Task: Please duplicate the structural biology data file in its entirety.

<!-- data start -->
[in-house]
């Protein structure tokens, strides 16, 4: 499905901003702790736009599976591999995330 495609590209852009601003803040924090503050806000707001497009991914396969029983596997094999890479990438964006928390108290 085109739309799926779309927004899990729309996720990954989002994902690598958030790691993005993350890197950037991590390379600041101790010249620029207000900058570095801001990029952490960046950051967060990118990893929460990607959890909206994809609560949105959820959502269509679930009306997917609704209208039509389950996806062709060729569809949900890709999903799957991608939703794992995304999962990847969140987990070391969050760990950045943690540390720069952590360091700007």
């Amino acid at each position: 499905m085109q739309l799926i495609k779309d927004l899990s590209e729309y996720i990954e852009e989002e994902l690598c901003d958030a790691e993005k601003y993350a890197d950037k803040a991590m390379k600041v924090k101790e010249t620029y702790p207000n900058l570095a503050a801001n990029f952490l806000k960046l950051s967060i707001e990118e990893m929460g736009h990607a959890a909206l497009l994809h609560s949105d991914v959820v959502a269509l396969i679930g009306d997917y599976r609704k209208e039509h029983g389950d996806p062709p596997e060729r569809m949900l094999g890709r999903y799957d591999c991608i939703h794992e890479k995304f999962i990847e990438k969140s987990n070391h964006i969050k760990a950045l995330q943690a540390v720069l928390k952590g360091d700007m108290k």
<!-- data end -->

[in-house]
């Protein structure tokens, strides 16, 4: 499905901003702790736009599976591999995330 495609590209852009601003803040924090503050806000707001497009991914396969029983596997094999890479990438964006928390108290 085109739309799926779309927004899990729309996720990954989002994902690598958030790691993005993350890197950037991590390379600041101790010249620029207000900058570095801001990029952490960046950051967060990118990893929460990607959890909206994809609560949105959820959502269509679930009306997917609704209208039509389950996806062709060729569809949900890709999903799957991608939703794992995304999962990847969140987990070391969050760990950045943690540390720069952590360091700007």
């Amino acid at each position: 499905m085109q739309l799926i495609k779309d927004l899990s590209e729309y996720i990954e852009e989002e994902l690598c901003d958030a790691e993005k601003y993350a890197d950037k803040a991590m390379k600041v924090k101790e010249t620029y702790p207000n900058l570095a503050a801001n990029f952490l806000k960046l950051s967060i707001e990118e990893m929460g736009h990607a959890a909206l497009l994809h609560s949105d991914v959820v959502a269509l396969i679930g009306d997917y599976r609704k209208e039509h029983g389950d996806p062709p596997e060729r569809m949900l094999g890709r999903y799957d591999c991608i939703h794992e890479k995304f999962i990847e990438k969140s987990n070391h964006i969050k760990a950045l995330q943690a540390v720069l928390k952590g360091d700007m108290k």